The Lunacy Report

SOUTHBOUND LUNACY: Triple Gulf Stream Crossing

Lunacy in Gulf Stream

HAVING SUFFERED NO DAMAGE while lying in port during Superstorm Sandy, Lunacy at last departed New Hampshire at 1000 hours last Thursday. Aboard with me were two pick-up crew enlisted through Offshore Passage Opportunities: Minnie Burke, 23, a young adventuress from Virginia, and Chris Salas, 41, a doctor from Rhode Island. Neither had much, if any, offshore sailing experience, and I was careful not to sugarcoat our prospects. I told them what I tell anyone who proposes to sail from New England to Bermuda in the fall: this is normally a difficult passage; you will be sailing in winds over 30 knots; you will be uncomfortable.

I was as good as my word. Indeed, I was thrice as good.

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SOUTHBOUND LUNACY: Waiting for Sandy

Trop. Storm Sandy model forecasts

I've been scuttling about the past few weeks prepping Lunacy for her trip south to Puerto Rico. On Sunday we moved her from Portland down here to Portsmouth, bashing into some inconvenient head seas along the way, and starting tomorrow we'll take another jump down to Newport. After that comes a big leap to Bermuda. The fly in the ointment there is a storm named Sandy, which, as of early yesterday morning, was forecast to be past Bermuda and recurving east by Sunday or Monday. The image you see up top, pilfered from Weather Underground, shows modeled tracks for Sandy as of yesterday morning in pink and the official forecast track in white.

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ULTRASONIC ANTIFOULING: Second Full-Season Results

Lunacy hauled

Lunacy was hauled at Maine Yacht Center last week, just for a quick scrub and zinc replacement, as I plan on taking her south to Puerto Rico for the winter. This is the second full season she's had her Ultrasonic Antifouling system clicking away trying to keep her private parts clean. As you can see in the photo up top, the results from a distance look pretty good.

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FATHER-DAUGHTER CRUISE: Adventures on Cliff Island

Lucy on Lunacy

ON SATURDAY, the day after I got back from the Newport show, daughter Lucy and I decided to head out on to Casco Bay for an overnight aboard Lunacy all by our wild lonesomes. As you can see from the photo up top, after seven years of incessant indoctrination (courtesy of yours truly), she's become rather expert at hanging out on sailboats.

Believe me, sailing with Lucy wasn't always so relaxing.

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LABOR DAY MISHAPS: Racing & Cruising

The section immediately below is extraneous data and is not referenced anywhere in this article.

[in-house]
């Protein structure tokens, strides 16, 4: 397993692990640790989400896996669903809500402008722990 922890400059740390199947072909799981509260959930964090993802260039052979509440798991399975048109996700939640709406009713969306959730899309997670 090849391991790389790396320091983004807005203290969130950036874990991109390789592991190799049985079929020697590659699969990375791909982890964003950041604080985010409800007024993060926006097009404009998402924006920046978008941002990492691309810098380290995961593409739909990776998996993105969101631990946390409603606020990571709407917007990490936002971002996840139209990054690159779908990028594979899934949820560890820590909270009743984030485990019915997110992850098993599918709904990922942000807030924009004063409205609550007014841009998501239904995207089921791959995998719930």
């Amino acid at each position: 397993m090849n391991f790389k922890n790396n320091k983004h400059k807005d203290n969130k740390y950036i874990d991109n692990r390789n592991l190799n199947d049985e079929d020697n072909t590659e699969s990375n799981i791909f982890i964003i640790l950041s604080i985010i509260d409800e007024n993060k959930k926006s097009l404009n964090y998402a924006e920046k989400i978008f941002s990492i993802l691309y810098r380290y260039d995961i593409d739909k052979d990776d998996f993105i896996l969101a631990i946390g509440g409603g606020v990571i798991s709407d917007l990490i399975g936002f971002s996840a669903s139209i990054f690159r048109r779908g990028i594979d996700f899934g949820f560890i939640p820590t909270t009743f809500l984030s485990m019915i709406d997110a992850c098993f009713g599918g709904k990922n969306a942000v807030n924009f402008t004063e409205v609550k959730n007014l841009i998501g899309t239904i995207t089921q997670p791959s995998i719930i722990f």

Drascombe Dabber under sail

I INFLICTED BOTH FORMS of sailing on the family over the long weekend, with rather mixed results. First, on Saturday, we attempted to campaign our 15-foot Drascombe Dabber Mimi in the Round Island Regatta (RIR) in Portsmouth. The photo up top (snapped by a friend on shore with a phone) shows us in our moment of glory, with sails drawing nicely, actually going somewhere.

It certainly was a struggle getting to that point. Very soon after we pulled away from the dock, located just a few short yards from the start line, I knew something was wrong. The jib wouldn't trim properly, and the mainsail and the tiny mizzen (a mere afterthought of a sail) between them could not develop enough power to fight the strong current that was running. In only a moment it was obvious we would be swept into the low-hanging maw of the Pierce Island bridge if action were not taken.

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STORM PORN: Casco Bay Thunder Squall

Thunder squall

Clare and I finished bringing Lunacy back to Portland this weekend and spent the last night of our mini-cruise on a mooring at Cliff Island in Casco Bay on Friday night. Soon after we settled in a massive thunderstorm started zooming in from the southwest. The photo up top depicts its initial approach.

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MAINE COAST CRUISE: Brimstone Island

Brimstone Island

ALTHOUGH THIS IS ONE OF MY FAVORITE SPOTS on the coast, I haven't been here in almost 10 years. All that time I have been dreaming of coming back. On the chart it doesn't look like anything special--just another tiny uninhabited islet in the small archipelago that stretches around the southern end of Vinalhaven Island on the outer edge of Penobscot Bay. The instant you get ashore, however, you realize you've arrived someplace very special.

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MAINE COAST CRUISE: Damariscove Island

Damariscove Island

I USED TO COME OUT HERE when I was young, in an outboard skiff or a Drascombe longboat with a spritsail. I was in love with the abandoned Coast Guard station at the entrance to the tiny slit-trench harbor and often daydreamed I would someday live out here in that house, all on my own. I was used to the tall dark pines of our island in the Kennebec, and to me the landscape of this island, altogether treeless, with grass and thick shrubbery reaching in all directions, seemed alien and exotic.

Small as it was, the very fact of the harbor also made the island appealing. We kept our boats moored on the open tide-wracked edge of the mighty Kennebec, and whenever we wanted to sail on open water we had first to clear the river entrance, a sometimes tricky affair. Here you could moor a small boat quite securely and in an instant be out sailing looking at mostly horizon in all directions.

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